How to explain Safer at Home to Kids

Here is a really nice children’s story written by Nazaret Gómez, a Spanish social worker, to explain the importance of self-isolation for kids.  The article was originally published in

“I am Lucas, and Papa and Mama have told me that we have to stay at home a few days without going out, because there is a “bug” in the street that can make us sick. The doctors are busy hunting the bug but it can’t get inside because our houses are MAGIC…And Papa and Mama are right when they say that our house is magic, because everything has changed: Yesterday we ate breakfast the three of us together, today we made cookies for a snack. Now I don’t hear Mama say, “hurry up, we are going to be late!!; eat this quickly because we only have five minutes before we have to go; I can’t play with you because I’m tidying up.”

We have played the board game that Santa brought me that we’d only played with once, we’ve taken baths without rushing, and we’ve colored, danced (even Papa) and we’ve made a castle out of Papa’s papers. And everything we’ve done, we’ve done it together.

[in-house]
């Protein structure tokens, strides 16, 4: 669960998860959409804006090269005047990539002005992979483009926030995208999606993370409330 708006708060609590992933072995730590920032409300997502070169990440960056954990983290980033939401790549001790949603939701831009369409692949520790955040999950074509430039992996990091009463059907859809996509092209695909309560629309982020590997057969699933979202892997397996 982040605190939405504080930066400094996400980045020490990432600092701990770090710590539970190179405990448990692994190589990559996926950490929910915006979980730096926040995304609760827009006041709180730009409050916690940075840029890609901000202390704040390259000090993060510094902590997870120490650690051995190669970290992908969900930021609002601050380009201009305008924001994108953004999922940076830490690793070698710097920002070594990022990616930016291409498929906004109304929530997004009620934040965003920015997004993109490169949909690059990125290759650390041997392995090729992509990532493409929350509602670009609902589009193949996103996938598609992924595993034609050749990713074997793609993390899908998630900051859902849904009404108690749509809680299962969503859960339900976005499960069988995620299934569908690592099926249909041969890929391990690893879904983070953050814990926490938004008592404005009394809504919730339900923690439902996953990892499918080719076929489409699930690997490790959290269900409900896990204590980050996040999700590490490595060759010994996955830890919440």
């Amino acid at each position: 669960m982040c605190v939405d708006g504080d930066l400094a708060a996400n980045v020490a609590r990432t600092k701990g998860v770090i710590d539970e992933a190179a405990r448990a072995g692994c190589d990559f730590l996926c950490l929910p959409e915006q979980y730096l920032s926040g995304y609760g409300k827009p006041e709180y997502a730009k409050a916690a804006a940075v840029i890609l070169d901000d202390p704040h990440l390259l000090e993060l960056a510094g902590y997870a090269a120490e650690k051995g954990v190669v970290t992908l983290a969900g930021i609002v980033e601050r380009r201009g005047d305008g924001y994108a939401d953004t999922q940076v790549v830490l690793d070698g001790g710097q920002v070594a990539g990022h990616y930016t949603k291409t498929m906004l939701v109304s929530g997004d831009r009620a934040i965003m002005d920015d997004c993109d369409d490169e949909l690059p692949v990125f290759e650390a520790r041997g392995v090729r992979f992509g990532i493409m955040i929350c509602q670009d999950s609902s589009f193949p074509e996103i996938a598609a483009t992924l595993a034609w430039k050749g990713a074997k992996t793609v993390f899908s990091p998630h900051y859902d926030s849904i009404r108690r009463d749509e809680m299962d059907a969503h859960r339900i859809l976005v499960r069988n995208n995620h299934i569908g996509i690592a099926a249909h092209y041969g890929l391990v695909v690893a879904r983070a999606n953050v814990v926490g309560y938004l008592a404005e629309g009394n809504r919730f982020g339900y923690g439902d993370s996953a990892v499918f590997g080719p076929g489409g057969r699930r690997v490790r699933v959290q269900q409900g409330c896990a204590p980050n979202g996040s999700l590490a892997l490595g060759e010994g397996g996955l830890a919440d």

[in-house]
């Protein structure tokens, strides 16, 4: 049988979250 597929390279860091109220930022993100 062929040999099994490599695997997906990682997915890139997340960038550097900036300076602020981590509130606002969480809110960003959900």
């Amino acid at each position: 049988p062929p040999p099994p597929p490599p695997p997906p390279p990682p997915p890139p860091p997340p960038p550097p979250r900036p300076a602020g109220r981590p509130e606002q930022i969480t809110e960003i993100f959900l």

My parents always say that I am the most important person for them. I knew that, but they don’t stop telling me how much they love me. It’s almost gotten annoying, like when they insist I try some of that food I don’t like.

Papa and Mama look at each other and smile. They haven’t gotten angry during these days about things around the house, the food, money, and those things that adults yell about. Ahhhhh!!!, and we’ve gone out onto the balcony and the people were clapping, I think it’s because the doctors must have managed to catch some of the bugs.

My grandparents have learned how to use the videochat function on their phone. The bug is quick but the doctors are quicker. Papa and Mama have kissed. And our house has become magic, yes it has.”

Article: Nazaret Gómez, a 36-year-old social worker in Lepe, Spain who has worked since 2008 with underprivileged children, has composed a children’s story to explain the country-wide quarantine.

Her story, originally posted as a letter to her Facebook page, has gone viral. The story is designed to raise the spirits of the littlest ones at home explaining that there is a “little bug that can make us sick” in the street and that the doctors are trying to hunt it down. To this she adds that the “bug” can’t get inside the house because houses are magic.

In a few short hours, the Facebook post on the woman from Lepe’s page has garnered almost 2,000 “likes” and has been shared almost 5,000 times, for which Nazaret Gómez told the reporter “I am overwhelmed by all of the positive feedback from so many people all over Spain who are glad to have a way to explain what is happening to the youngest members of our population.”

Original article in Spanish:

*I translated this very quickly, apologies for any errors